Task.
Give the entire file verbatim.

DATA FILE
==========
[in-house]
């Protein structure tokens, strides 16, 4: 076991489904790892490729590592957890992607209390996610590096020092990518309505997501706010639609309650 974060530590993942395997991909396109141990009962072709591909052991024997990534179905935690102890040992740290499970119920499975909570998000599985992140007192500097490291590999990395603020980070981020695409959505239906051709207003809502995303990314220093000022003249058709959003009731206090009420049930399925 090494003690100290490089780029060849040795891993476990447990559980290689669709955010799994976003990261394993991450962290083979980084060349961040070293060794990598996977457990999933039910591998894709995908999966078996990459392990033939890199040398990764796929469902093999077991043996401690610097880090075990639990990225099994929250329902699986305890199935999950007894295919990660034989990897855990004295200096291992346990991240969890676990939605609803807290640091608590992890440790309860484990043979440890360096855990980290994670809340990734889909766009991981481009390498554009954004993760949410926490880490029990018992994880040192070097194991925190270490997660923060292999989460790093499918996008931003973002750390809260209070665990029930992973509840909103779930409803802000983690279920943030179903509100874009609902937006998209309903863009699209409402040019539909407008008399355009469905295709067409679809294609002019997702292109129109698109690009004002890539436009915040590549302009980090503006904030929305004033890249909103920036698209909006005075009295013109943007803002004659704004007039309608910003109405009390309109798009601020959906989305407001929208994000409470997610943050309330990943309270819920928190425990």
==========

[in-house]
């Protein structure tokens, strides 16, 4: 076991489904790892490729590592957890992607209390996610590096020092990518309505997501706010639609309650 974060530590993942395997991909396109141990009962072709591909052991024997990534179905935690102890040992740290499970119920499975909570998000599985992140007192500097490291590999990395603020980070981020695409959505239906051709207003809502995303990314220093000022003249058709959003009731206090009420049930399925 090494003690100290490089780029060849040795891993476990447990559980290689669709955010799994976003990261394993991450962290083979980084060349961040070293060794990598996977457990999933039910591998894709995908999966078996990459392990033939890199040398990764796929469902093999077991043996401690610097880090075990639990990225099994929250329902699986305890199935999950007894295919990660034989990897855990004295200096291992346990991240969890676990939605609803807290640091608590992890440790309860484990043979440890360096855990980290994670809340990734889909766009991981481009390498554009954004993760949410926490880490029990018992994880040192070097194991925190270490997660923060292999989460790093499918996008931003973002750390809260209070665990029930992973509840909103779930409803802000983690279920943030179903509100874009609902937006998209309903863009699209409402040019539909407008008399355009469905295709067409679809294609002019997702292109129109698109690009004002890539436009915040590549302009980090503006904030929305004033890249909103920036698209909006005075009295013109943007803002004659704004007039309608910003109405009390309109798009601020959906989305407001929208994000409470997610943050309330990943309270819920928190425990």